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February 1, 2023
Vol. 80
No. 5
Classroom Conversations

Learning From “Viral” Teaching Moments

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Let’s do more than sit back and be outraged.

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Learning From “Viral” Teaching Moments
Credit: PATHDOC / SHUTTERSTOCK
Viral classroom controversies flood the news regularly enough for us to set our clocks by them. Every Halloween, for instance, a high school will go viral when some of its students attend a party and are photographed wearing racist costumes. A few weeks later, a teacher will go viral for giving students face paint and construction-paper headbands to wear during a Thanksgiving celebration. If they are fully committed to the shtick—as one teacher was in 2021—they might even get filmed performing a wildly inconsiderate "native dance" (CNN). During the winter holidays, the country will twist itself into its usual knots when schools either under-acknowledge or over-celebrate Christmas, Hanukkah, or Kwanzaa. Then, a few weeks later, in a Black History Month just like this one, teachers will go viral for asking students to (a) discuss some version of the question, "Is slavery always bad?" or (b) role-play as enslaved people (Associated Press, 2020; Reneau, 2021). I am writing this in November 2022 but depending on when in February 2023 you are reading this column (and assuming Twitter still exists), you may have already encountered this year's viral outrage.
These latter two controversies—the "Is slavery always bad?" debate and the role-play—mostly take on a similar rhythm. The inciting incident is captured either on a clandestine cell phone video or a quickly snapped picture of an assignment sheet. The video or image immediately takes off on social media, causing the traditional media to reach out to the district for comment. The shocked district will say that the assignment or activity was "inappropriate" and that it does not reflect the school's values (Graham & Vella, 2021). They will also assure the community that the offending teacher has been placed on administrative leave. (Most of us will infer that this teacher is about to either get fired or end up in whatever version of "teacher jail" exists in that particular district. Many do get fired.)
District leadership might promise to bring in someone to train educators in cultural competency (Bellamy, 2019). By then, however, many of us will have said our piece—mostly about how this one incident isn't really an outlier and "imagine if that student didn't have a camera," etc.—and moved on to the next big thing. The students in the room, of course, do not have that luxury.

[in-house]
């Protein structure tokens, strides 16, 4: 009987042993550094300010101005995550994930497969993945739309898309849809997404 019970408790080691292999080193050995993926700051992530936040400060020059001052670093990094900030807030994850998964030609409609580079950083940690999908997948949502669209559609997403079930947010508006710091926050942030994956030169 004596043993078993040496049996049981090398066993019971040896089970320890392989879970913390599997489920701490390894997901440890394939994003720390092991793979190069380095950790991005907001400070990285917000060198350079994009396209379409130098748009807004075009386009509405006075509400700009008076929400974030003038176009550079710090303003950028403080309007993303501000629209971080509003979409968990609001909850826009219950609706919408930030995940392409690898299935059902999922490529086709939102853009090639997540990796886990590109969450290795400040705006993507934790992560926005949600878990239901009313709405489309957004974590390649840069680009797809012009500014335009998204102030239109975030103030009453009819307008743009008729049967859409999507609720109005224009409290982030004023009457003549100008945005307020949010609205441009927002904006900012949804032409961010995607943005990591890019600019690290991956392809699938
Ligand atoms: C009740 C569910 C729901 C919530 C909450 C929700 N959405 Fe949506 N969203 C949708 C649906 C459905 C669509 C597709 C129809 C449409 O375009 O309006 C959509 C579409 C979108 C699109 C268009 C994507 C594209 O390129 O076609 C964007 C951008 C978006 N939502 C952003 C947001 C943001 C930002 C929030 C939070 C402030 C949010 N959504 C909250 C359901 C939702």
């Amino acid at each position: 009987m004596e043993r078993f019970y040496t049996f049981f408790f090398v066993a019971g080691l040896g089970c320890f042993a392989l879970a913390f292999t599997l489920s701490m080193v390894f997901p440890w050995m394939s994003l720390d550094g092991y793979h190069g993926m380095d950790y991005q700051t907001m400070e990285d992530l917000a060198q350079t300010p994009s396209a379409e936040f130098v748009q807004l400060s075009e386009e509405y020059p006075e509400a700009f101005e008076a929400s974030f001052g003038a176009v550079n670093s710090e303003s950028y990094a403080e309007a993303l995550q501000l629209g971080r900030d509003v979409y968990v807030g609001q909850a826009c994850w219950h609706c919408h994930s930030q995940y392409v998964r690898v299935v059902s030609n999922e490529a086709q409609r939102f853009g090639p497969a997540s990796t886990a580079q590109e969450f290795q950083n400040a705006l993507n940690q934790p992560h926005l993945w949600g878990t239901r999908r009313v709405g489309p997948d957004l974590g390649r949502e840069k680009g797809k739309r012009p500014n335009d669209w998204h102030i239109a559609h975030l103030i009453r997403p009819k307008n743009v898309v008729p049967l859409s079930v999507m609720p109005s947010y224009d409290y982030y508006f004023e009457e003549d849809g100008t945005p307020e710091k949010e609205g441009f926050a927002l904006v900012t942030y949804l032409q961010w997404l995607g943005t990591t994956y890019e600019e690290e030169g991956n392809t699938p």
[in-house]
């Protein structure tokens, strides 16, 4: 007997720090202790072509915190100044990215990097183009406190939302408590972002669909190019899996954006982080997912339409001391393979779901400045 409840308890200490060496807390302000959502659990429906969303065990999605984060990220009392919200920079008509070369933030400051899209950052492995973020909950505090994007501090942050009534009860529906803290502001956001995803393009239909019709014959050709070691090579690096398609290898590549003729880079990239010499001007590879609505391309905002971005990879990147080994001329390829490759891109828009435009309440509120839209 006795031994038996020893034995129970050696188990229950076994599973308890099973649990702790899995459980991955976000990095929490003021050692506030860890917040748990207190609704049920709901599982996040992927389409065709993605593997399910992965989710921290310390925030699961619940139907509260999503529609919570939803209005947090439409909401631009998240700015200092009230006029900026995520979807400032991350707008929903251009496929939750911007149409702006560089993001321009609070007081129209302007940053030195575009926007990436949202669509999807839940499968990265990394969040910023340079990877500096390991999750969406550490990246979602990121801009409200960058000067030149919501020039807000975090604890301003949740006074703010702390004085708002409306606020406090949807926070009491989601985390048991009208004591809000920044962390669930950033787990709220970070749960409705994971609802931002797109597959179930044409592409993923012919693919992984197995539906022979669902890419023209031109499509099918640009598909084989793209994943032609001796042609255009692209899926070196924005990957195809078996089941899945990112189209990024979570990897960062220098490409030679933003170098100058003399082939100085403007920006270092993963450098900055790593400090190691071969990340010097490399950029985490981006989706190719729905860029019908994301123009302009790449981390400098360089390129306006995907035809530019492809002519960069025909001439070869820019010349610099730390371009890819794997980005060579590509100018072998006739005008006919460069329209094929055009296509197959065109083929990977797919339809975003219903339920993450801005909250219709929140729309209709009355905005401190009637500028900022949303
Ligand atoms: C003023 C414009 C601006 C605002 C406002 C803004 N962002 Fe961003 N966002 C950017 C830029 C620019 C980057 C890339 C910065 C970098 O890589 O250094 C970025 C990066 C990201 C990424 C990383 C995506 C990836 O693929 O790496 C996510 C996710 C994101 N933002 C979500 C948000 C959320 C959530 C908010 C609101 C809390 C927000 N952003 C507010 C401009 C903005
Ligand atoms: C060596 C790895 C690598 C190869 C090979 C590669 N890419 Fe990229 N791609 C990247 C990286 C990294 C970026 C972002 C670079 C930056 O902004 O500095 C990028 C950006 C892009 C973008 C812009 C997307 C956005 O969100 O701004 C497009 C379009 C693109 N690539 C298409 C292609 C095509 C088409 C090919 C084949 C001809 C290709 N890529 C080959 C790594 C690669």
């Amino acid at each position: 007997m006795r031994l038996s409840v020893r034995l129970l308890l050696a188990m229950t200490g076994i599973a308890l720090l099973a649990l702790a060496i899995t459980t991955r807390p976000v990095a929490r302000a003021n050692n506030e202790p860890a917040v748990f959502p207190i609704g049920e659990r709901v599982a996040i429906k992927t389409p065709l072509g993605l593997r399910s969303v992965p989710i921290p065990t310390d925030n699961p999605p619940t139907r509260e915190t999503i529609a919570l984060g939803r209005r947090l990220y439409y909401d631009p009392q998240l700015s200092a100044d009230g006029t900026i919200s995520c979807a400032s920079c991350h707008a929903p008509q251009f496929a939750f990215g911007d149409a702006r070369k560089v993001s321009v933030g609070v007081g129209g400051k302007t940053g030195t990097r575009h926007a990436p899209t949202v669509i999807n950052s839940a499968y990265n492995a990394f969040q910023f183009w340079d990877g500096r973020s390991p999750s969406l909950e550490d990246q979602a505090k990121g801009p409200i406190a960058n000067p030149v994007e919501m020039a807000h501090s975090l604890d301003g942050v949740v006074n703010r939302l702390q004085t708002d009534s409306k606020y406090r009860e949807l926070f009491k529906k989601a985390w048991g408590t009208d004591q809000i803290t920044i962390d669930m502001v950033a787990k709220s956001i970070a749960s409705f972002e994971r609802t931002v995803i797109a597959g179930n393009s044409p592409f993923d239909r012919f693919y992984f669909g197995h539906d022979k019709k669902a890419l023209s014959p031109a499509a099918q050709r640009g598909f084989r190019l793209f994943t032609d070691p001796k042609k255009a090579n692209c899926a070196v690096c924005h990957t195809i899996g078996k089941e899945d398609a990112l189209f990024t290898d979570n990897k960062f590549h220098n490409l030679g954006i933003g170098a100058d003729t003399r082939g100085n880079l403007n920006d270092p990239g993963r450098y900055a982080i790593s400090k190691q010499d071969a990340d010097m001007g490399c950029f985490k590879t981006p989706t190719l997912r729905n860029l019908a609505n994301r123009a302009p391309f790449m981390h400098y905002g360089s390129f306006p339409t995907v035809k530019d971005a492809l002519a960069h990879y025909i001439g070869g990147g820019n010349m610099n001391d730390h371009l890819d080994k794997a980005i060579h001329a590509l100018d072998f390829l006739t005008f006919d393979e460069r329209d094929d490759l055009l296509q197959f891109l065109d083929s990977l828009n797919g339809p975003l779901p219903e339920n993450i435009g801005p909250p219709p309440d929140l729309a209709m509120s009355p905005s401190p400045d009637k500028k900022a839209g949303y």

I wonder, What lesson are other teachers in the building learning from this kind of catastrophe? Too often, I fear that the only clear lesson is "Well, I am never going to do that." But I worry there is not much clarity on what "that" means. "That" might mean leading discussions about race. "That" might mean engaging students in academic role play. "That" might generally refer to asking tough questions that any loud segment of the adult world finds uncomfortable. Or "that" might specifically mean trusting students to have cell phones—with those pesky cameras—in class. What is being fixed? And is it what was broken in the first place?

"Lazy" Prompts and Role-Play

Let's consider the first common February dustup, the "Is slavery always bad?" prompt. All incidents are not identical. But if we were to closely examine a fairly recent one, a viral image first shared in 2016, we'd see what seems to be a student presenting a slide of slavery pros and cons (Reneau, 2021). Two of the four "pros" list the economic boon that slavery could be for some elite and wannabe elite white folks: "Slaves would be beneficial for some companies due to faster work performance," and "Slavery can be viewed as an opportunity to pay off debt." The other two "pros" are common ways that these economic classes of white people insincerely and erroneously "justified" enslaving other humans: "Not all slaves are treated with neglect," and "Most have food, shelter, and clothing." Meanwhile, the "cons" list is straight truth, pointing out that enslaved people were beaten; that they had no freedom; that their families were separated; and that, as a whole, the slave system violated human rights.